Ontario's Agricultural co-operatives have their roots in two co-operative organizations founded in 1914. Today, farmers' co-ops still provide valuable services and products to their members.
The majority of Ontario's agricultural supply co-operatives and their 50,000 members belong to a vibrant North America co-operative system called the GROWMARK System. In Ontario, GROWMARK member Co-operatives and Country Depots offer Co-op and FS crop, feed, farm supply and consumer products and services in almost 150 Ontario communities.
Co-ops also are involved in livestock, dariry, genetics, marketing, wholesale and retail sales. Plus dairy and other transportation services.
Service co-ops include childcare, healthcare and retail co-ops.
Co-operative childcare centres provide high quality, often lower-cost solutions for childcare needs—infants, toddlers, preschool or school-aged children. What makes this unique and special is that parents are directly involved in the operation of the centre. Parents provide input, and have the opportunity to be involved in the program as volunteers. There are approximately 350 childcare/nursery school co-operatives in Ontario with 15,000 member families.
The Toronto and Distric Parent Participation Preschool Corporation (PCPC) is one of the professional organizations of childcare co-ops in Ontario. Other co-ops related to child care include toy lending libraries and drop in centres.
Healthcare and Social
Through co-ops, health care providers are saving money by joining forces to share services, equipment and resources. Healthcare providers like hospitals can form purchasing co-operatives to get access to necessary supplies at lower costs. Co-ops exists to support Seniors, new immigrants and marginalized people. Counselling services, mediatiation and employment are other areas co-operatives are involved in.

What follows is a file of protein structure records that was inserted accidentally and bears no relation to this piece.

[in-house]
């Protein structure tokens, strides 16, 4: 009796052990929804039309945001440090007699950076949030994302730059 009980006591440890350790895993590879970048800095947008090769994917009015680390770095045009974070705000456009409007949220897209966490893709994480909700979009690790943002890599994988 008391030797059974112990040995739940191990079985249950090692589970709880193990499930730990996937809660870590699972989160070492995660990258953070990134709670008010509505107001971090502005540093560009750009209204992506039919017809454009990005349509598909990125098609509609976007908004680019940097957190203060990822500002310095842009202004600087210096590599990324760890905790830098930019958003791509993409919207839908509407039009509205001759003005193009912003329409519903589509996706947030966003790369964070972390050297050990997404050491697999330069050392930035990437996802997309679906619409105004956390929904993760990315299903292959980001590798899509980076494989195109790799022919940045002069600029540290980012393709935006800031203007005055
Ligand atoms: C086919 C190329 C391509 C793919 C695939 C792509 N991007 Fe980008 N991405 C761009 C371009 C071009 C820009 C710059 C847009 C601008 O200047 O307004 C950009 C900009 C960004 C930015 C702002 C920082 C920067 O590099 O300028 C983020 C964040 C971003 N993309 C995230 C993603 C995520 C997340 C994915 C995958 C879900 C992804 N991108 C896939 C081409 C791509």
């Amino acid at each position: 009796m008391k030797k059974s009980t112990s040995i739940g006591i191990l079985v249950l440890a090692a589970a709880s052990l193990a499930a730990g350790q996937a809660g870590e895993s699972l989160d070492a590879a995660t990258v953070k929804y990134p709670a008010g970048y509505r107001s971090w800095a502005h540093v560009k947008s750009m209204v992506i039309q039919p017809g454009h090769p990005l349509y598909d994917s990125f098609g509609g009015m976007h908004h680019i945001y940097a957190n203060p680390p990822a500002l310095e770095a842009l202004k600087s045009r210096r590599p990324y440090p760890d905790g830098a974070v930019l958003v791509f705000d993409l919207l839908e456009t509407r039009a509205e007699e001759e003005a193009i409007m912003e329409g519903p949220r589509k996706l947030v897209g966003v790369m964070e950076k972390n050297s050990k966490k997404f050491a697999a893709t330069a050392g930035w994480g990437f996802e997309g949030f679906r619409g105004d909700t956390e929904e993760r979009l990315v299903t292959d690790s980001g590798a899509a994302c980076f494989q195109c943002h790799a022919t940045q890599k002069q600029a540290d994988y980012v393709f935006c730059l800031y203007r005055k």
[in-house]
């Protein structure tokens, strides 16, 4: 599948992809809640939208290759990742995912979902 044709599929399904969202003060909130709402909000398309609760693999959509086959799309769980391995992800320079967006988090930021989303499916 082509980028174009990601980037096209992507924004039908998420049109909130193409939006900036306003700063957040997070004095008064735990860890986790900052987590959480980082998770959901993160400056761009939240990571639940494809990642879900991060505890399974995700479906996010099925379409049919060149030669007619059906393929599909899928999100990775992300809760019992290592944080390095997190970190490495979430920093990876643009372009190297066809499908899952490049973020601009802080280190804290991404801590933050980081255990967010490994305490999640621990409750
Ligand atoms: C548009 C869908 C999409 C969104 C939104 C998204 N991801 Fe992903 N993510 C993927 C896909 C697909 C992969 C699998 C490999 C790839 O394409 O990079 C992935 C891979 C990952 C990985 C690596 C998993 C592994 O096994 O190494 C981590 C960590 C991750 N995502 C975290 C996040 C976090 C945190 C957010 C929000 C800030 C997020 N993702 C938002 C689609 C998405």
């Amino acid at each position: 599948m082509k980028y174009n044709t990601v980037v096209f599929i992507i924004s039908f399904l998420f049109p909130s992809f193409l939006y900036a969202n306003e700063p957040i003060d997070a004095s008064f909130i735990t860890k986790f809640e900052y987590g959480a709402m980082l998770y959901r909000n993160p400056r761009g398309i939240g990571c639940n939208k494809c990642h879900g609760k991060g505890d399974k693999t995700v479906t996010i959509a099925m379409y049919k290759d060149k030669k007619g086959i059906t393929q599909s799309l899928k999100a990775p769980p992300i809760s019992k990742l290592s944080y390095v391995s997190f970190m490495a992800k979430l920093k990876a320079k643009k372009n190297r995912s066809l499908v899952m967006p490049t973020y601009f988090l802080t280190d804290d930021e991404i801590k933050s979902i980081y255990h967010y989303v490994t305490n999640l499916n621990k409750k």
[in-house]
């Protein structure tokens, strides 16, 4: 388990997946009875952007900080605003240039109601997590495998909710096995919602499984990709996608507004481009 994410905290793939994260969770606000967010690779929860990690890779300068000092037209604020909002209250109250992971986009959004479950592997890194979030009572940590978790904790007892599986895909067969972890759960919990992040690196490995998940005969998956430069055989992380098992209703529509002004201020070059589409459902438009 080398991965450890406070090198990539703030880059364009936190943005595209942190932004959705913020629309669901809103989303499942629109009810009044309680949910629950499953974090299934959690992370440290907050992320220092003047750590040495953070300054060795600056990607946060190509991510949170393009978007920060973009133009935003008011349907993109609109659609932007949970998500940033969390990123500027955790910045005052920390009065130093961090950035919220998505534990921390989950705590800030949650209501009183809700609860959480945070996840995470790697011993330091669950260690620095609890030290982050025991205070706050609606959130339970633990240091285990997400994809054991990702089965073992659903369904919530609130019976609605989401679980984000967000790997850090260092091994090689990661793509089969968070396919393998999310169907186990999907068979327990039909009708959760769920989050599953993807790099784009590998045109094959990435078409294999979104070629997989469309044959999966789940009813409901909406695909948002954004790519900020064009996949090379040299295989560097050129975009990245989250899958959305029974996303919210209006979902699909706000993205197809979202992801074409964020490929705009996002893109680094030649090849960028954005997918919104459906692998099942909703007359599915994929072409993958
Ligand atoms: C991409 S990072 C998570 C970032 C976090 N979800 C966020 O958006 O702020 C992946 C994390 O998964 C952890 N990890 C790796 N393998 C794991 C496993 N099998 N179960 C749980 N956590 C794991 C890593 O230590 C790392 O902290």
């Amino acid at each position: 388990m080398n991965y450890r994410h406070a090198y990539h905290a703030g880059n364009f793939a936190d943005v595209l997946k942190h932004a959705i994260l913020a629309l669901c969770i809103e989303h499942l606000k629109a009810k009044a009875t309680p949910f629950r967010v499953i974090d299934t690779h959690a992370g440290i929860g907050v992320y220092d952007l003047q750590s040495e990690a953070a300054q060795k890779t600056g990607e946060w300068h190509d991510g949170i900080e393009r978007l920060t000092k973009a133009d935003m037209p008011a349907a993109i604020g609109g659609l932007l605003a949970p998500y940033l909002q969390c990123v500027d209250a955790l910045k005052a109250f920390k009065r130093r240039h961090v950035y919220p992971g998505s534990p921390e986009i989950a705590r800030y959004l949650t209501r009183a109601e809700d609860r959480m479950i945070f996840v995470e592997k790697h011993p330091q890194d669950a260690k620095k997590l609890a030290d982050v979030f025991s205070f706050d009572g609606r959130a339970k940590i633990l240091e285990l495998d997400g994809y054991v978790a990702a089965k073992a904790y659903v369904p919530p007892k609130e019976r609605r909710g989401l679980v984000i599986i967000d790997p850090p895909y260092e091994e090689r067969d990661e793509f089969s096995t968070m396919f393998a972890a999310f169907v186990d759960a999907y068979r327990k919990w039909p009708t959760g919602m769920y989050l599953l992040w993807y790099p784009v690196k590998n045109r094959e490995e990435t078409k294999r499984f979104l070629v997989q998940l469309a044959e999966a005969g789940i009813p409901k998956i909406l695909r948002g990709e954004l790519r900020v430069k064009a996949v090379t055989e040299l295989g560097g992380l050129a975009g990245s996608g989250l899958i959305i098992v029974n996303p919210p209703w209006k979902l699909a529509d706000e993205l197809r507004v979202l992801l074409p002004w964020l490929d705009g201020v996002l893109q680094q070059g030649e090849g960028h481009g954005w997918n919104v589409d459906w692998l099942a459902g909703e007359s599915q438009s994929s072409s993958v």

Co-operatives are involved in education and research, including environmental issues.
Retail co-ops are owned by their members, who are also their customers, and give them access to goods, often at more affordable prices. Mountain Equipment Co-op is a well-known example of a large retail co-op in Canada. True North Community Co-op in Thunder Bay has a retail store for its membership and the community. North Central Co-op and River Village Co-op operate retail grocery stores.
Credit unions, caisses populaires and insurance co-operatives make up the financial co-operative sector. Credit unions and caisses populaires are financial institutions which are owned and democratically controlled by their members. Deposits are re-invested in and profits are returned to the community. Insurance co-operatives provide affordable insurance to their members. Other types of financial co-ops include feeder finance co-ops and accounting firms. Mutuals are related to co-operatives, but are NOT co-operative business enterprises.
Renewable Energy Co-operatives - wind, solar, biogas. Also energy distribution.
Buying Groups (purchasing co-ops)
All the others ...
The co-operative business model can be (and IS) applied to almost any type of enterprise: funeral co-ops, travel agencies, marketing (food, products, ideas such as inventors' collectives) arts and culture (including film making, artists' collectives, cinemas, story telling and textiles & clothing), media (newspaper, radio, telephone/telecommunications, webdesign), community development